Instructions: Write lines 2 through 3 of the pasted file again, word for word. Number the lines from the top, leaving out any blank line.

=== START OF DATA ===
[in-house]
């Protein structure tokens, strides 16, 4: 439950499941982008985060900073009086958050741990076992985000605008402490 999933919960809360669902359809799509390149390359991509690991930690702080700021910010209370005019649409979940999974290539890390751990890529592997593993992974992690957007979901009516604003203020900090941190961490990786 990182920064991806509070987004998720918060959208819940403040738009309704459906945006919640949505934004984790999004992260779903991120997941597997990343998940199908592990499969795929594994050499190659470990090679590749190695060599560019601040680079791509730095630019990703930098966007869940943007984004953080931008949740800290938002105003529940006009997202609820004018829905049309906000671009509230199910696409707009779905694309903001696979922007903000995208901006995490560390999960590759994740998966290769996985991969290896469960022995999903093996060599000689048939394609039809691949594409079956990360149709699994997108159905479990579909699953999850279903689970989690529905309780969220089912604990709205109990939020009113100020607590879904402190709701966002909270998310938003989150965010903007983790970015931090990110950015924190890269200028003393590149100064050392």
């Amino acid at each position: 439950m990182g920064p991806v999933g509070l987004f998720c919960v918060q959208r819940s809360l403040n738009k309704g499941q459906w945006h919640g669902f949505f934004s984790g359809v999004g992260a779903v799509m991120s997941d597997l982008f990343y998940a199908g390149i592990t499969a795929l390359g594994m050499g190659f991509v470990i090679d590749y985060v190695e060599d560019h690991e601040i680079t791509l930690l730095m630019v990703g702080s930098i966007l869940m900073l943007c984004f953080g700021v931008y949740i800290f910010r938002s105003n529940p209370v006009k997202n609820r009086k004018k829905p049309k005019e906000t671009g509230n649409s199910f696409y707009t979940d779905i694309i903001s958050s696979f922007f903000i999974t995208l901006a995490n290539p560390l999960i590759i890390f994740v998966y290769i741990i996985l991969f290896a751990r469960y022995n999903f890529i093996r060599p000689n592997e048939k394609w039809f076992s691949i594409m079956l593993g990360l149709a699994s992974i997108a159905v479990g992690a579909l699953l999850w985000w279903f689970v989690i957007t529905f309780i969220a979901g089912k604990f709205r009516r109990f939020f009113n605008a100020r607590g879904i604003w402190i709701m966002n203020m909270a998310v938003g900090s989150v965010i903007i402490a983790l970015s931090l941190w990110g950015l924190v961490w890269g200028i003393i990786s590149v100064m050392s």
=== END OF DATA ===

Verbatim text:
């Protein structure tokens, strides 16, 4: 439950499941982008985060900073009086958050741990076992985000605008402490 999933919960809360669902359809799509390149390359991509690991930690702080700021910010209370005019649409979940999974290539890390751990890529592997593993992974992690957007979901009516604003203020900090941190961490990786 990182920064991806509070987004998720918060959208819940403040738009309704459906945006919640949505934004984790999004992260779903991120997941597997990343998940199908592990499969795929594994050499190659470990090679590749190695060599560019601040680079791509730095630019990703930098966007869940943007984004953080931008949740800290938002105003529940006009997202609820004018829905049309906000671009509230199910696409707009779905694309903001696979922007903000995208901006995490560390999960590759994740998966290769996985991969290896469960022995999903093996060599000689048939394609039809691949594409079956990360149709699994997108159905479990579909699953999850279903689970989690529905309780969220089912604990709205109990939020009113100020607590879904402190709701966002909270998310938003989150965010903007983790970015931090990110950015924190890269200028003393590149100064050392």
């Amino acid at each position: 439950m990182g920064p991806v999933g509070l987004f998720c919960v918060q959208r819940s809360l403040n738009k309704g499941q459906w945006h919640g669902f949505f934004s984790g359809v999004g992260a779903v799509m991120s997941d597997l982008f990343y998940a199908g390149i592990t499969a795929l390359g594994m050499g190659f991509v470990i090679d590749y985060v190695e060599d560019h690991e601040i680079t791509l930690l730095m630019v990703g702080s930098i966007l869940m900073l943007c984004f953080g700021v931008y949740i800290f910010r938002s105003n529940p209370v006009k997202n609820r009086k004018k829905p049309k005019e906000t671009g509230n649409s199910f696409y707009t979940d779905i694309i903001s958050s696979f922007f903000i999974t995208l901006a995490n290539p560390l999960i590759i890390f994740v998966y290769i741990i996985l991969f290896a751990r469960y022995n999903f890529i093996r060599p000689n592997e048939k394609w039809f076992s691949i594409m079956l593993g990360l149709a699994s992974i997108a159905v479990g992690a579909l699953l999850w985000w279903f689970v989690i957007t529905f309780i969220a979901g089912k604990f709205r009516r109990f939020f009113n605008a100020r607590g879904i604003w402190i709701m966002n203020m909270a998310v938003g900090s989150v965010i903007i402490a983790l970015s931090l941190w990110g950015l924190v961490w890269g200028i003393i990786s590149v100064m050392s």